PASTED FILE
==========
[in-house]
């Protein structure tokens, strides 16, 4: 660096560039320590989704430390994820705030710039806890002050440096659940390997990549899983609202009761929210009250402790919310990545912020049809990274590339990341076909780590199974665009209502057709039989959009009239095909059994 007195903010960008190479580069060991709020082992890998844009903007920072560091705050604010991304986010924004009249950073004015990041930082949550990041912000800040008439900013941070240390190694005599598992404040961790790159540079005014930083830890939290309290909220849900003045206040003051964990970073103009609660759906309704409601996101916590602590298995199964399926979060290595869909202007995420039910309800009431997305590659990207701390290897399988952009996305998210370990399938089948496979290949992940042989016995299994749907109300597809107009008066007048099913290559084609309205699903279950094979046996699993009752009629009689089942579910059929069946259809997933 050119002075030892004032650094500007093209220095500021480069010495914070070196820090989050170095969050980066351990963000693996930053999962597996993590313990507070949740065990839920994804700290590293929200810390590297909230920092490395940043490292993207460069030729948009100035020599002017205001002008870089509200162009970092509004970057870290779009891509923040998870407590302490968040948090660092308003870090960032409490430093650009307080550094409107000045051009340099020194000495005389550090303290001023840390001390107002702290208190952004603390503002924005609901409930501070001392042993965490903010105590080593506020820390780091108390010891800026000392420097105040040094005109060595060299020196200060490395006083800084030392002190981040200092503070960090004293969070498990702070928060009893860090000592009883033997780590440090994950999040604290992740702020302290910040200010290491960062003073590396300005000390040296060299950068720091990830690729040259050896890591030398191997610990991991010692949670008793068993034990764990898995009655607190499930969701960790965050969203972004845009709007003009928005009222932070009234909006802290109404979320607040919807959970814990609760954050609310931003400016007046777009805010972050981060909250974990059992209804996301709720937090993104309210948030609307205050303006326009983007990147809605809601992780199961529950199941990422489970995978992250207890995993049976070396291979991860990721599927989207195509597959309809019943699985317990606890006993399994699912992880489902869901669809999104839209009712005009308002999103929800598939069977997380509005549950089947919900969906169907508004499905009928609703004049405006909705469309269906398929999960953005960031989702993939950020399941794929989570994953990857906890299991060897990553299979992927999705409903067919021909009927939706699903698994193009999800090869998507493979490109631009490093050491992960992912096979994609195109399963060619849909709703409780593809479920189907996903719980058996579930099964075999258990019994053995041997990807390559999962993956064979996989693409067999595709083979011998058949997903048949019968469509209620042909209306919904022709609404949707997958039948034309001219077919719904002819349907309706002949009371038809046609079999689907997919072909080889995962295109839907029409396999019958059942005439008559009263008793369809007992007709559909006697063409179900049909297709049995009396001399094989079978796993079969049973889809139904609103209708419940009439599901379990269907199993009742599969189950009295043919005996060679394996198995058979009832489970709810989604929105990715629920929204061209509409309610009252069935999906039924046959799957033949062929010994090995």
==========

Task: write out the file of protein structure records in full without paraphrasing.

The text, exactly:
[in-house]
């Protein structure tokens, strides 16, 4: 660096560039320590989704430390994820705030710039806890002050440096659940390997990549899983609202009761929210009250402790919310990545912020049809990274590339990341076909780590199974665009209502057709039989959009009239095909059994 007195903010960008190479580069060991709020082992890998844009903007920072560091705050604010991304986010924004009249950073004015990041930082949550990041912000800040008439900013941070240390190694005599598992404040961790790159540079005014930083830890939290309290909220849900003045206040003051964990970073103009609660759906309704409601996101916590602590298995199964399926979060290595869909202007995420039910309800009431997305590659990207701390290897399988952009996305998210370990399938089948496979290949992940042989016995299994749907109300597809107009008066007048099913290559084609309205699903279950094979046996699993009752009629009689089942579910059929069946259809997933 050119002075030892004032650094500007093209220095500021480069010495914070070196820090989050170095969050980066351990963000693996930053999962597996993590313990507070949740065990839920994804700290590293929200810390590297909230920092490395940043490292993207460069030729948009100035020599002017205001002008870089509200162009970092509004970057870290779009891509923040998870407590302490968040948090660092308003870090960032409490430093650009307080550094409107000045051009340099020194000495005389550090303290001023840390001390107002702290208190952004603390503002924005609901409930501070001392042993965490903010105590080593506020820390780091108390010891800026000392420097105040040094005109060595060299020196200060490395006083800084030392002190981040200092503070960090004293969070498990702070928060009893860090000592009883033997780590440090994950999040604290992740702020302290910040200010290491960062003073590396300005000390040296060299950068720091990830690729040259050896890591030398191997610990991991010692949670008793068993034990764990898995009655607190499930969701960790965050969203972004845009709007003009928005009222932070009234909006802290109404979320607040919807959970814990609760954050609310931003400016007046777009805010972050981060909250974990059992209804996301709720937090993104309210948030609307205050303006326009983007990147809605809601992780199961529950199941990422489970995978992250207890995993049976070396291979991860990721599927989207195509597959309809019943699985317990606890006993399994699912992880489902869901669809999104839209009712005009308002999103929800598939069977997380509005549950089947919900969906169907508004499905009928609703004049405006909705469309269906398929999960953005960031989702993939950020399941794929989570994953990857906890299991060897990553299979992927999705409903067919021909009927939706699903698994193009999800090869998507493979490109631009490093050491992960992912096979994609195109399963060619849909709703409780593809479920189907996903719980058996579930099964075999258990019994053995041997990807390559999962993956064979996989693409067999595709083979011998058949997903048949019968469509209620042909209306919904022709609404949707997958039948034309001219077919719904002819349907309706002949009371038809046609079999689907997919072909080889995962295109839907029409396999019958059942005439008559009263008793369809007992007709559909006697063409179900049909297709049995009396001399094989079978796993079969049973889809139904609103209708419940009439599901379990269907199993009742599969189950009295043919005996060679394996198995058979009832489970709810989604929105990715629920929204061209509409309610009252069935999906039924046959799957033949062929010994090995």